2c about the development of ubuntu
Udo 'Robos' Puetz
robos at muon.de
Sun Jan 1 20:29:46 GMT 2006
On Sun, 01.01.06, Ante Karamatic <ivoks at ubuntu.com> wrote:
Hi Ante and List.
> > Regarding my comment above, you will inject that oracle won't help me
> > because I used a non-certified distro. But this is the real thing:
> > do we want to follow the stupid game the "big companies" play and pride us
> > with being "certified" - although we run the same kernel and libc as any
> > other disto or do we force them - yes, linux and the distros have that power
> > already in my humble opinion - to "certify" linux-2.6.15.tar.bz2 straight
> > from kernel.org and libc from gnu.org?
> Development of 2.6 kernel isn't anything like development of 2.4 kernel.
> 2.6 kernels are development kernels and they are left to distributors to
> modify them to their like. You can't have one kernel that will fit all.
Uh, why not? Modules and such?
> You can't make one part of operating system (kernel) certified. You have
> to certify whole operating system. Kernel, by it self, isn't whole
> operating system.
That's why I also named libc, which implied that I mean "the necessary
> > Because it hasn't been tested well enough? Why shouldn't you have run 2.4.13
> > (mind the 4) on the day of it's release? Because that would have been *sort
> > of* bad...
> 2.6.15 isn't tested or 2.6 in general? 2.6.15 isn't out yet, and it's
> being tested as we speek. Acording to results, changes are made in
> development. To me it's better to test and develop, than develop and
> then test. What do you think?
I was specifically referring to 2.6.15 since this is already in dapper. A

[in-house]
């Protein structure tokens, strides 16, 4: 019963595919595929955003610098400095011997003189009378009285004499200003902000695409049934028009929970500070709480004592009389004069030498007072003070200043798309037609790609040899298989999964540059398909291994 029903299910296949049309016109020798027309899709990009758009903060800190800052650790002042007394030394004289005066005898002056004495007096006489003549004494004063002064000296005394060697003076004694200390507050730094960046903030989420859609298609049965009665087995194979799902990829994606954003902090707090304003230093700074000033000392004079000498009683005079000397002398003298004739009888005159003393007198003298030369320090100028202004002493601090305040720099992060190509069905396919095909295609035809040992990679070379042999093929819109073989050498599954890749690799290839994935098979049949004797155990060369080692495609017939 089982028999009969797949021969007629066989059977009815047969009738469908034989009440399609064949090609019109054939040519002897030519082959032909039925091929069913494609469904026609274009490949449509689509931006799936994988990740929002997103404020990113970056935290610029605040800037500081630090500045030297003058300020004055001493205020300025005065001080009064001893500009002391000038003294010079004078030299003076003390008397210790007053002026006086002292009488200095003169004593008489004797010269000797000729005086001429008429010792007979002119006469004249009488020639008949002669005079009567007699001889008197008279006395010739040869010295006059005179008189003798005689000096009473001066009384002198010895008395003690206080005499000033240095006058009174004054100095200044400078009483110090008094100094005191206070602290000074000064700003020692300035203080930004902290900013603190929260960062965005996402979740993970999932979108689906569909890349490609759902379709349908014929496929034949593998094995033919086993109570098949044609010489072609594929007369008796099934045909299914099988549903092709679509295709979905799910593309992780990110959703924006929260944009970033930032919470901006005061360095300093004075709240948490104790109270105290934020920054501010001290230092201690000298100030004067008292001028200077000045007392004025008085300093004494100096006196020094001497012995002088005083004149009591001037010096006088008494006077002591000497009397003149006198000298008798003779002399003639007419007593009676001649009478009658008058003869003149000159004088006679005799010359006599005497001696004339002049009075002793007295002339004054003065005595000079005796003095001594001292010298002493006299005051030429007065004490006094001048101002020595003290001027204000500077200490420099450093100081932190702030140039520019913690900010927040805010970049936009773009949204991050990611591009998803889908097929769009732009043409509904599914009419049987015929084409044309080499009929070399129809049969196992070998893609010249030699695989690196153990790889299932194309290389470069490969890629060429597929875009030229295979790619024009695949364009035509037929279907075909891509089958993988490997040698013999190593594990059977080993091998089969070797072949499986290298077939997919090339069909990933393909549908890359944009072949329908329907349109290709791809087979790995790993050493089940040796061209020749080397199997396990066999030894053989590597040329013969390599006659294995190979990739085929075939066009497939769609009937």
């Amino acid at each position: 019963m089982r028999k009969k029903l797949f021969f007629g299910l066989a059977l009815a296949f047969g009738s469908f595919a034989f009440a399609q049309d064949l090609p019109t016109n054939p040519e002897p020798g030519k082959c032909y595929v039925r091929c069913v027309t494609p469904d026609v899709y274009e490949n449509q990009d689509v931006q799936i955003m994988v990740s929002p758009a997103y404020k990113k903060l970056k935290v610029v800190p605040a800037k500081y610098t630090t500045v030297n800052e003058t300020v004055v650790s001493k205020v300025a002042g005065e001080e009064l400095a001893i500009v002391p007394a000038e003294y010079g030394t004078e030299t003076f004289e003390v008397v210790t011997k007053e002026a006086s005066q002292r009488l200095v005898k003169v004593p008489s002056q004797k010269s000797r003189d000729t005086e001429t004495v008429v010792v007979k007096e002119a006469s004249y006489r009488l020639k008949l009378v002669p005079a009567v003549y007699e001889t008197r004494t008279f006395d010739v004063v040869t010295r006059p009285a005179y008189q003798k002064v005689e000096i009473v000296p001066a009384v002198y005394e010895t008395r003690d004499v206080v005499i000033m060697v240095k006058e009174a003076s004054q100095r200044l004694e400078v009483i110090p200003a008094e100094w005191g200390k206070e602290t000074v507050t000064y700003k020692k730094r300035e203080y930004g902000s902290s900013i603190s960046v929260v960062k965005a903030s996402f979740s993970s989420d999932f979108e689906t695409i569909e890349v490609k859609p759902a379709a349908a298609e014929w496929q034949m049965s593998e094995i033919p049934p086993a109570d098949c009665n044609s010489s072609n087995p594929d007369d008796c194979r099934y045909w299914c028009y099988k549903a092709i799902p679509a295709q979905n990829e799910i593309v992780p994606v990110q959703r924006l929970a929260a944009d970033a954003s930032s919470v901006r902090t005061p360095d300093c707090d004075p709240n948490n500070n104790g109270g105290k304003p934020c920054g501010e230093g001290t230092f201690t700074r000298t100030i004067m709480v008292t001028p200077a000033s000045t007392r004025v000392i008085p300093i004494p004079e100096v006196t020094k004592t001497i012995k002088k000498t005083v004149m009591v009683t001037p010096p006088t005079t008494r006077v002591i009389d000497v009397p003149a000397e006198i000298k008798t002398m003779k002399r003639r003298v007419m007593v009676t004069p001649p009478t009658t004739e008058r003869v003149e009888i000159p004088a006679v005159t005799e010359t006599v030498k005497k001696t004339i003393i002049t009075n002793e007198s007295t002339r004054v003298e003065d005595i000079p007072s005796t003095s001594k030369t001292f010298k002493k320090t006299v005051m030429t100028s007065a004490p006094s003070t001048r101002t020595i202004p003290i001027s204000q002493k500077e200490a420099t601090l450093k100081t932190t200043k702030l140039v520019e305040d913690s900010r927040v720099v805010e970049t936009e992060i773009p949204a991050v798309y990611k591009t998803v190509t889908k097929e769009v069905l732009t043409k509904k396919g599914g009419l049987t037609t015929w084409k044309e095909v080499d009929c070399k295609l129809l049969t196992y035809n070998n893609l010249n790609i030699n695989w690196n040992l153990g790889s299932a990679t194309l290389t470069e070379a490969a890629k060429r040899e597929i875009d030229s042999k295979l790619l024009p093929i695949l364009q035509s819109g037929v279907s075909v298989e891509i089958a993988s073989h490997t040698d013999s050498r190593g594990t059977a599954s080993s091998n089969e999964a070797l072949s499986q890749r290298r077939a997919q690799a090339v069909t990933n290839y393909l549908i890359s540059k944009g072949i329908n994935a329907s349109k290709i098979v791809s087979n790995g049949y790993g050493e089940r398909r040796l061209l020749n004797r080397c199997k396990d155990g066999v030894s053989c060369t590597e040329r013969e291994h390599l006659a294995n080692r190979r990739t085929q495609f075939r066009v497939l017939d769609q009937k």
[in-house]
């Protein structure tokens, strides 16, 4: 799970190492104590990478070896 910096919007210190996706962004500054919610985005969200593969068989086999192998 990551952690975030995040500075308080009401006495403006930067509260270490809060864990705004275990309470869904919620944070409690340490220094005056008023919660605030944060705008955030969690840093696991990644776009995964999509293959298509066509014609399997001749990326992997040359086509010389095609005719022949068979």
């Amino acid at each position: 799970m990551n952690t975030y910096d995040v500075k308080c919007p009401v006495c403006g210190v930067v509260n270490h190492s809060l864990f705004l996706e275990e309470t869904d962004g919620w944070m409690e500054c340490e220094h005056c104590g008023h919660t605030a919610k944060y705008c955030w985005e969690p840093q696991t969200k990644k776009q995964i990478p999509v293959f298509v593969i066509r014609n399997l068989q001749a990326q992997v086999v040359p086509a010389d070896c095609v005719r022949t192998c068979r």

little too early for my taste. And testing should occur with those who
compile kernels themselves, not with distros that ship it to their customers.
Especially for a server I want a tested kernel, if the tested one can
provide for all the hardware I got - naturally.
> As far as 2.6 goes... As I said, plain vanilla 2.6 kernels are mostly
> not-ploished. And this isn't a bug. This is a feature. It gives space to
> distributors of operating systems (RedHat, Canonical, Mandirva,
> Novell...) to shape their OS to their like and purpose.
To what end? What is the purpose of "shaping" the kernel? I think that the
situation is a little different: Linus or the marshals don't approve of
every patch right away. But some might be interesting. Like suse shipping
reiserfs without that being in the kernel (was some time ago). But this is
no: "okay, the kernel is ready, let the distributors make it pretty", it's
"uuuh, this is leet, this will distinguish our distro from the rest and
might bring a little comfort win, what do the kernel folks know about
selling stuff". This view of things is foolish in my opinion but becoming a
habbit. Linux is commerialising with aaaalll the bad habbits that come with
Udo 'Robos' Puetz
> Ante Karamatic | 0xD3BDA225 | 0x0A4A0161
> ivoks at grad.hr | ivoks at ubuntu.com | ivoks.blogspot.com
> "Tomorrow is my day off, so please stay off the powder!"
> ubuntu-devel mailing list
> ubuntu-devel at lists.ubuntu.com
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